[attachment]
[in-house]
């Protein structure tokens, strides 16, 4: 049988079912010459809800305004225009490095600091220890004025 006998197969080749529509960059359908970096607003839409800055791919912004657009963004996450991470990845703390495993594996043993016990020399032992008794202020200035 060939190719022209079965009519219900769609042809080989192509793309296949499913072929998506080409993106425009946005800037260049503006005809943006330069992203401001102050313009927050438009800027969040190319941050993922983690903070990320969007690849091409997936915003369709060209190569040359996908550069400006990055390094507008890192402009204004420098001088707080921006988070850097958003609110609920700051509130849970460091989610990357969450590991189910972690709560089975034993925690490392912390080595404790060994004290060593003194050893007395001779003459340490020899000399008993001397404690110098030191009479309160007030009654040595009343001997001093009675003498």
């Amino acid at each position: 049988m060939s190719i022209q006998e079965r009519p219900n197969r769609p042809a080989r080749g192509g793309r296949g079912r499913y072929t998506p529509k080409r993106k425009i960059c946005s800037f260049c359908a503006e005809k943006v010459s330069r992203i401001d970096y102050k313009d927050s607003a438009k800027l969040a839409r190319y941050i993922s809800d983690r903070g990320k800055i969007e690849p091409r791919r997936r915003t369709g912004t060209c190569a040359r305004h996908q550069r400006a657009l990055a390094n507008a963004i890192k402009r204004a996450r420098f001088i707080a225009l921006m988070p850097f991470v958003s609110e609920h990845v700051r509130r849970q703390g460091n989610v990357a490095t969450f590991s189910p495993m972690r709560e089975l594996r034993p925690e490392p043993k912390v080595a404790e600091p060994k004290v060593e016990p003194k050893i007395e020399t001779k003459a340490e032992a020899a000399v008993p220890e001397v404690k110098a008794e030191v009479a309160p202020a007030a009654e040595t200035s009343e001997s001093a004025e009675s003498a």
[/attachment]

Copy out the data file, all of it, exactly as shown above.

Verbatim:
[in-house]
């Protein structure tokens, strides 16, 4: 049988079912010459809800305004225009490095600091220890004025 006998197969080749529509960059359908970096607003839409800055791919912004657009963004996450991470990845703390495993594996043993016990020399032992008794202020200035 060939190719022209079965009519219900769609042809080989192509793309296949499913072929998506080409993106425009946005800037260049503006005809943006330069992203401001102050313009927050438009800027969040190319941050993922983690903070990320969007690849091409997936915003369709060209190569040359996908550069400006990055390094507008890192402009204004420098001088707080921006988070850097958003609110609920700051509130849970460091989610990357969450590991189910972690709560089975034993925690490392912390080595404790060994004290060593003194050893007395001779003459340490020899000399008993001397404690110098030191009479309160007030009654040595009343001997001093009675003498």
């Amino acid at each position: 049988m060939s190719i022209q006998e079965r009519p219900n197969r769609p042809a080989r080749g192509g793309r296949g079912r499913y072929t998506p529509k080409r993106k425009i960059c946005s800037f260049c359908a503006e005809k943006v010459s330069r992203i401001d970096y102050k313009d927050s607003a438009k800027l969040a839409r190319y941050i993922s809800d983690r903070g990320k800055i969007e690849p091409r791919r997936r915003t369709g912004t060209c190569a040359r305004h996908q550069r400006a657009l990055a390094n507008a963004i890192k402009r204004a996450r420098f001088i707080a225009l921006m988070p850097f991470v958003s609110e609920h990845v700051r509130r849970q703390g460091n989610v990357a490095t969450f590991s189910p495993m972690r709560e089975l594996r034993p925690e490392p043993k912390v080595a404790e600091p060994k004290v060593e016990p003194k050893i007395e020399t001779k003459a340490e032992a020899a000399v008993p220890e001397v404690k110098a008794e030191v009479a309160p202020a007030a009654e040595t200035s009343e001997s001093a004025e009675s003498a």